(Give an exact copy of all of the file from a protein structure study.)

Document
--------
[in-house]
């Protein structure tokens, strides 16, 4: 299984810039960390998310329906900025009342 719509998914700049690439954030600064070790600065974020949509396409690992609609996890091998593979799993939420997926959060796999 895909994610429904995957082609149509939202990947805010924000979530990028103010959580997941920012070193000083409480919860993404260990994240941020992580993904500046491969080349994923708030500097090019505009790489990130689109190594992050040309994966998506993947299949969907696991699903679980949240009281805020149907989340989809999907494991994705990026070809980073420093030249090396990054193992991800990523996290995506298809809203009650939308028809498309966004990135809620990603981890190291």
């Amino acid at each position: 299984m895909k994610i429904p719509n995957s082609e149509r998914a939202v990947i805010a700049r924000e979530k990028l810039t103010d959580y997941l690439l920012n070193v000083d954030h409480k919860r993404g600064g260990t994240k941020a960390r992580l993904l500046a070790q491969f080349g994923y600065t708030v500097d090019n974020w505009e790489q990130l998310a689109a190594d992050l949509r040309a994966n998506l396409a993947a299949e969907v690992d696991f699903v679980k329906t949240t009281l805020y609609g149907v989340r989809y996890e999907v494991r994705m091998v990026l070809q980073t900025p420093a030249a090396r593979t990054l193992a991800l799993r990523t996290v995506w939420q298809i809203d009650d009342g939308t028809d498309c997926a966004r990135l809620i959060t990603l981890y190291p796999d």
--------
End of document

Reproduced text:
[in-house]
């Protein structure tokens, strides 16, 4: 299984810039960390998310329906900025009342 719509998914700049690439954030600064070790600065974020949509396409690992609609996890091998593979799993939420997926959060796999 895909994610429904995957082609149509939202990947805010924000979530990028103010959580997941920012070193000083409480919860993404260990994240941020992580993904500046491969080349994923708030500097090019505009790489990130689109190594992050040309994966998506993947299949969907696991699903679980949240009281805020149907989340989809999907494991994705990026070809980073420093030249090396990054193992991800990523996290995506298809809203009650939308028809498309966004990135809620990603981890190291």
């Amino acid at each position: 299984m895909k994610i429904p719509n995957s082609e149509r998914a939202v990947i805010a700049r924000e979530k990028l810039t103010d959580y997941l690439l920012n070193v000083d954030h409480k919860r993404g600064g260990t994240k941020a960390r992580l993904l500046a070790q491969f080349g994923y600065t708030v500097d090019n974020w505009e790489q990130l998310a689109a190594d992050l949509r040309a994966n998506l396409a993947a299949e969907v690992d696991f699903v679980k329906t949240t009281l805020y609609g149907v989340r989809y996890e999907v494991r994705m091998v990026l070809q980073t900025p420093a030249a090396r593979t990054l193992a991800l799993r990523t996290v995506w939420q298809i809203d009650d009342g939308t028809d498309c997926a966004r990135l809620i959060t990603l981890y190291p796999d």